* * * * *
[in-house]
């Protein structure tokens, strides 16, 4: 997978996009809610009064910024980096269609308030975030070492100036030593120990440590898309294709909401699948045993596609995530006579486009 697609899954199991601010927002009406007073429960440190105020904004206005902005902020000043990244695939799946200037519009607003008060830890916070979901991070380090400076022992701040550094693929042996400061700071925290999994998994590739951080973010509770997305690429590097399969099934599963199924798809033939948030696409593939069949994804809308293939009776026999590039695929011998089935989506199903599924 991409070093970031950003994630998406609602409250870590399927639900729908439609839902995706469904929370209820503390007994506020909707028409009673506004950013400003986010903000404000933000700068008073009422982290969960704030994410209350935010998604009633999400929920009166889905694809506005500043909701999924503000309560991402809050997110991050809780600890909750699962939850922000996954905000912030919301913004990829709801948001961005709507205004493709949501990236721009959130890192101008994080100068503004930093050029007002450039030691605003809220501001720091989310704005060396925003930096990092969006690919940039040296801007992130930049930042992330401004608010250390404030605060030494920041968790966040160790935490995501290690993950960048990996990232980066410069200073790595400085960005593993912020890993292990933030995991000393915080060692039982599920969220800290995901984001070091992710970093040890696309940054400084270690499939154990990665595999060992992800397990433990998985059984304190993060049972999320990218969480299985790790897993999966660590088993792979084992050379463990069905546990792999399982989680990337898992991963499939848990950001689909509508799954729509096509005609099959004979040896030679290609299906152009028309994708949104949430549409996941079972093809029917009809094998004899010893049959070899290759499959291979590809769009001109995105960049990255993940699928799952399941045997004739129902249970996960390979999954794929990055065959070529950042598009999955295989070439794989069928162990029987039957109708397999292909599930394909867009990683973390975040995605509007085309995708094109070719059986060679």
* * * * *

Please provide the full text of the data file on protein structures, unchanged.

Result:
[in-house]
């Protein structure tokens, strides 16, 4: 997978996009809610009064910024980096269609308030975030070492100036030593120990440590898309294709909401699948045993596609995530006579486009 697609899954199991601010927002009406007073429960440190105020904004206005902005902020000043990244695939799946200037519009607003008060830890916070979901991070380090400076022992701040550094693929042996400061700071925290999994998994590739951080973010509770997305690429590097399969099934599963199924798809033939948030696409593939069949994804809308293939009776026999590039695929011998089935989506199903599924 991409070093970031950003994630998406609602409250870590399927639900729908439609839902995706469904929370209820503390007994506020909707028409009673506004950013400003986010903000404000933000700068008073009422982290969960704030994410209350935010998604009633999400929920009166889905694809506005500043909701999924503000309560991402809050997110991050809780600890909750699962939850922000996954905000912030919301913004990829709801948001961005709507205004493709949501990236721009959130890192101008994080100068503004930093050029007002450039030691605003809220501001720091989310704005060396925003930096990092969006690919940039040296801007992130930049930042992330401004608010250390404030605060030494920041968790966040160790935490995501290690993950960048990996990232980066410069200073790595400085960005593993912020890993292990933030995991000393915080060692039982599920969220800290995901984001070091992710970093040890696309940054400084270690499939154990990665595999060992992800397990433990998985059984304190993060049972999320990218969480299985790790897993999966660590088993792979084992050379463990069905546990792999399982989680990337898992991963499939848990950001689909509508799954729509096509005609099959004979040896030679290609299906152009028309994708949104949430549409996941079972093809029917009809094998004899010893049959070899290759499959291979590809769009001109995105960049990255993940699928799952399941045997004739129902249970996960390979999954794929990055065959070529950042598009999955295989070439794989069928162990029987039957109708397999292909599930394909867009990683973390975040995605509007085309995708094109070719059986060679």